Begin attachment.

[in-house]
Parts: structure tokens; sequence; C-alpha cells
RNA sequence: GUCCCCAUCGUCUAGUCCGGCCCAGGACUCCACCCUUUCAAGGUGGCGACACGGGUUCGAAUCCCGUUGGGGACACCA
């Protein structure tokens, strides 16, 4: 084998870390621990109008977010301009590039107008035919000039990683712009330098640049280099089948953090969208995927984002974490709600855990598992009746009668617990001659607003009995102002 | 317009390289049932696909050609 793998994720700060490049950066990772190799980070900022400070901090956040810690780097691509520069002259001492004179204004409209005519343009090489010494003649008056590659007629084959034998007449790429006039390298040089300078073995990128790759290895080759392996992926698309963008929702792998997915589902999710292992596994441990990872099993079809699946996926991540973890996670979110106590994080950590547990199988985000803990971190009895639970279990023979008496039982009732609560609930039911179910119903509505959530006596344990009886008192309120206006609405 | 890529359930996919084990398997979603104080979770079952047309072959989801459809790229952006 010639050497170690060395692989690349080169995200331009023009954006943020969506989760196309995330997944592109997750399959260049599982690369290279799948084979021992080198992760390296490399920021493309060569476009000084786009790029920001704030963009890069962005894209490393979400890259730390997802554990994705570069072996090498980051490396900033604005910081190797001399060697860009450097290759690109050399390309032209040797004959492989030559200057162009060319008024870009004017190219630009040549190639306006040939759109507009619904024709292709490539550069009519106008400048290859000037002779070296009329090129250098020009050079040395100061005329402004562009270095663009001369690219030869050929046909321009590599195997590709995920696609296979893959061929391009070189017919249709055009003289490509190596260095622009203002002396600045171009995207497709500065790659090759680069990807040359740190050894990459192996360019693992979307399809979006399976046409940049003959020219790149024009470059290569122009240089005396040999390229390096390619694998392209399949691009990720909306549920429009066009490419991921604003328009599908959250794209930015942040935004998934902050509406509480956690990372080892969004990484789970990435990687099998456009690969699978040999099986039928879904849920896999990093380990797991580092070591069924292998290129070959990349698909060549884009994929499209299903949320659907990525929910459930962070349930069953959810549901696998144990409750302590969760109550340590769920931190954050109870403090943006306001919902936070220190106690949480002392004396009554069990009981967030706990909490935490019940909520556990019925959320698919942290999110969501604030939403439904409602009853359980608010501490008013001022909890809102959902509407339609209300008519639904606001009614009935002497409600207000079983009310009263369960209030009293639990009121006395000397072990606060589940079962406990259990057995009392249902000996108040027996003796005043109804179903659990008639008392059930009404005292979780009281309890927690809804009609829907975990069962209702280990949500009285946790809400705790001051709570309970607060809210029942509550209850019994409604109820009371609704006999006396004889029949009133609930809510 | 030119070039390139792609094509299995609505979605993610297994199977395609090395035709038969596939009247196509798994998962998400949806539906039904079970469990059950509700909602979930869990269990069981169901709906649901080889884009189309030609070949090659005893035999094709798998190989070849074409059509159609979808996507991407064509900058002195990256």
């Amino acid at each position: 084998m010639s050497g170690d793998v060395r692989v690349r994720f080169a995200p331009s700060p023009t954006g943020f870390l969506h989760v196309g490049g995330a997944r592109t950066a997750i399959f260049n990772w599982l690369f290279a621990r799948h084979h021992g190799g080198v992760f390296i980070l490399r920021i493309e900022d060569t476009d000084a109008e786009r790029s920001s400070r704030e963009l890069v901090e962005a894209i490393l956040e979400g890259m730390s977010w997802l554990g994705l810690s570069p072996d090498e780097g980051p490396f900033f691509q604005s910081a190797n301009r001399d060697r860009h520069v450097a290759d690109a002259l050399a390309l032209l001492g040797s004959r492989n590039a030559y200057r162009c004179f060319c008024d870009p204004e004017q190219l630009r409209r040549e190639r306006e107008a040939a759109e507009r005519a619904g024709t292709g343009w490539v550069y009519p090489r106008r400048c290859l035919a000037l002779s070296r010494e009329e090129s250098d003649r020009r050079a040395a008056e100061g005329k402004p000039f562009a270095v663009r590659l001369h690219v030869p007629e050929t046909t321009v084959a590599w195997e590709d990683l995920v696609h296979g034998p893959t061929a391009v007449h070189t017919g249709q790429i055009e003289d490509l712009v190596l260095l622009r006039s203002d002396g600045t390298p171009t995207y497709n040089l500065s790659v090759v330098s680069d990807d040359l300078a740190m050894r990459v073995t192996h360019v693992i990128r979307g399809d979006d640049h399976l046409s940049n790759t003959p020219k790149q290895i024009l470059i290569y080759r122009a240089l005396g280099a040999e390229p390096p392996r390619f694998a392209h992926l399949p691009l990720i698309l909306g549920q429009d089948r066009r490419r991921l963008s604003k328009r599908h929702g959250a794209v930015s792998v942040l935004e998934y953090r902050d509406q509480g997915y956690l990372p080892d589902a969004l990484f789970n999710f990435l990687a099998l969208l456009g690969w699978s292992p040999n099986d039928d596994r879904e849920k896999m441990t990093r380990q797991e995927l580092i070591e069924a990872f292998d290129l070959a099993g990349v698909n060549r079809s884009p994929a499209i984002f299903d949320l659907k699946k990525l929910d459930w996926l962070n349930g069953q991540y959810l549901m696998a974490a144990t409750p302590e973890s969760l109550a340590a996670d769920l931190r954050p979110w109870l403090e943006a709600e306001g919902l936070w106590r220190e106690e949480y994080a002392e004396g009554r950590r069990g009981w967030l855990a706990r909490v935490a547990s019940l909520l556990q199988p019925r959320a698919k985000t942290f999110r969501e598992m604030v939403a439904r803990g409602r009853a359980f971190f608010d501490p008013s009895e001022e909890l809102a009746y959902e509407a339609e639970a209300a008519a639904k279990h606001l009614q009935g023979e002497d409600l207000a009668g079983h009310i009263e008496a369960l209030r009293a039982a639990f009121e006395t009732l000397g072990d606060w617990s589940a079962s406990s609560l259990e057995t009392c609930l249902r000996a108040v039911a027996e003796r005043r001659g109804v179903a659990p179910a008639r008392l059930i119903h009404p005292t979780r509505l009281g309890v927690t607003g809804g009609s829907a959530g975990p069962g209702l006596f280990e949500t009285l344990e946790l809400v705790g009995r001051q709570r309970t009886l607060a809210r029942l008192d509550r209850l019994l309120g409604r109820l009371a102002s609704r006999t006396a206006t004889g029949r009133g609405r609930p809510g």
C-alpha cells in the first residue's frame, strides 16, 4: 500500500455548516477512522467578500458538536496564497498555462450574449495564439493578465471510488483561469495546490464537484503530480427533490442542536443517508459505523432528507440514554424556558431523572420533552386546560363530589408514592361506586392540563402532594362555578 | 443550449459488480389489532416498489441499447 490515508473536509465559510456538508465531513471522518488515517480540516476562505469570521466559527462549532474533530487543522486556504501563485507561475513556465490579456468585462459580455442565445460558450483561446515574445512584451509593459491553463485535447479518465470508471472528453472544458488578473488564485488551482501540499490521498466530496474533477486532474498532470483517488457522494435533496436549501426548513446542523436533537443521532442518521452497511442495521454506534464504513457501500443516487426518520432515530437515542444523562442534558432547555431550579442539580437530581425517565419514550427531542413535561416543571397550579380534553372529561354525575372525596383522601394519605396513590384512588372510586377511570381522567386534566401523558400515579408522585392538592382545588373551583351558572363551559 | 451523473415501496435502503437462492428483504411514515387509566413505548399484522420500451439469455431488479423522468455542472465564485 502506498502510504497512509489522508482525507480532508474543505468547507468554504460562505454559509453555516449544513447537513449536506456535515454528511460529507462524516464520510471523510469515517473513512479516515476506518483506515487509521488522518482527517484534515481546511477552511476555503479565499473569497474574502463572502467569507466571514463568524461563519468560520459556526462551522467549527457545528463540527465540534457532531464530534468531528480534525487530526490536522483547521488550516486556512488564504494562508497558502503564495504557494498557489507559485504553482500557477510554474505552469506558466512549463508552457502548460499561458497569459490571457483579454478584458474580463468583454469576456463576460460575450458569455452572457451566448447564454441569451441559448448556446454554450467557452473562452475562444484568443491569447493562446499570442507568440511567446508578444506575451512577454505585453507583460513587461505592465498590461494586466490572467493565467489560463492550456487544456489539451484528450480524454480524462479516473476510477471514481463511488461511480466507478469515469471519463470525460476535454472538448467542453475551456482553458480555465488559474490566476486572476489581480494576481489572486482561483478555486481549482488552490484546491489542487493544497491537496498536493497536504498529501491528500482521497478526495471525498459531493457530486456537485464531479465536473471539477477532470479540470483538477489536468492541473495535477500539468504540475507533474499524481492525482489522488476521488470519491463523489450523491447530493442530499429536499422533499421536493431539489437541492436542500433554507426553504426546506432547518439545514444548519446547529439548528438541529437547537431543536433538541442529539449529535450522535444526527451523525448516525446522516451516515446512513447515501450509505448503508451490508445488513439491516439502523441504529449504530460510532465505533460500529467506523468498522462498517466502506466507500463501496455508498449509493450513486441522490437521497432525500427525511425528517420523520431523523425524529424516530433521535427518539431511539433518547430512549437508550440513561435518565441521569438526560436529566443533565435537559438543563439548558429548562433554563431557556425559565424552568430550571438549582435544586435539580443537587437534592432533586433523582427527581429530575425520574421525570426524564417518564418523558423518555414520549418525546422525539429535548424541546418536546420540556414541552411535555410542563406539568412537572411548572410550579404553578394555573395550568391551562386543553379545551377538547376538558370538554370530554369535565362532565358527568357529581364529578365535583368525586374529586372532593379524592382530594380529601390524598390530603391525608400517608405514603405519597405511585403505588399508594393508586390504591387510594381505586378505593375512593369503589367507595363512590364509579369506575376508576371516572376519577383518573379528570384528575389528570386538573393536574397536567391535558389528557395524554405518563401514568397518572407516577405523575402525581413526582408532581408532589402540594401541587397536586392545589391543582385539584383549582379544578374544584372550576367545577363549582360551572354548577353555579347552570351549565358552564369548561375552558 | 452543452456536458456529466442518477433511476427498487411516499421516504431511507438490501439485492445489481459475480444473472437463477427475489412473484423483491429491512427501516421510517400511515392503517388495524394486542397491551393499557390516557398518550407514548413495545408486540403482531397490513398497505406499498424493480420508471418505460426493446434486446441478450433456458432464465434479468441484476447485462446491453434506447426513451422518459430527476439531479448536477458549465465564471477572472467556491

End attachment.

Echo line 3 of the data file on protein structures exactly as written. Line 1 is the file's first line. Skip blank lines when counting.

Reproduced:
RNA sequence: GUCCCCAUCGUCUAGUCCGGCCCAGGACUCCACCCUUUCAAGGUGGCGACACGGGUUCGAAUCCCGUUGGGGACACCA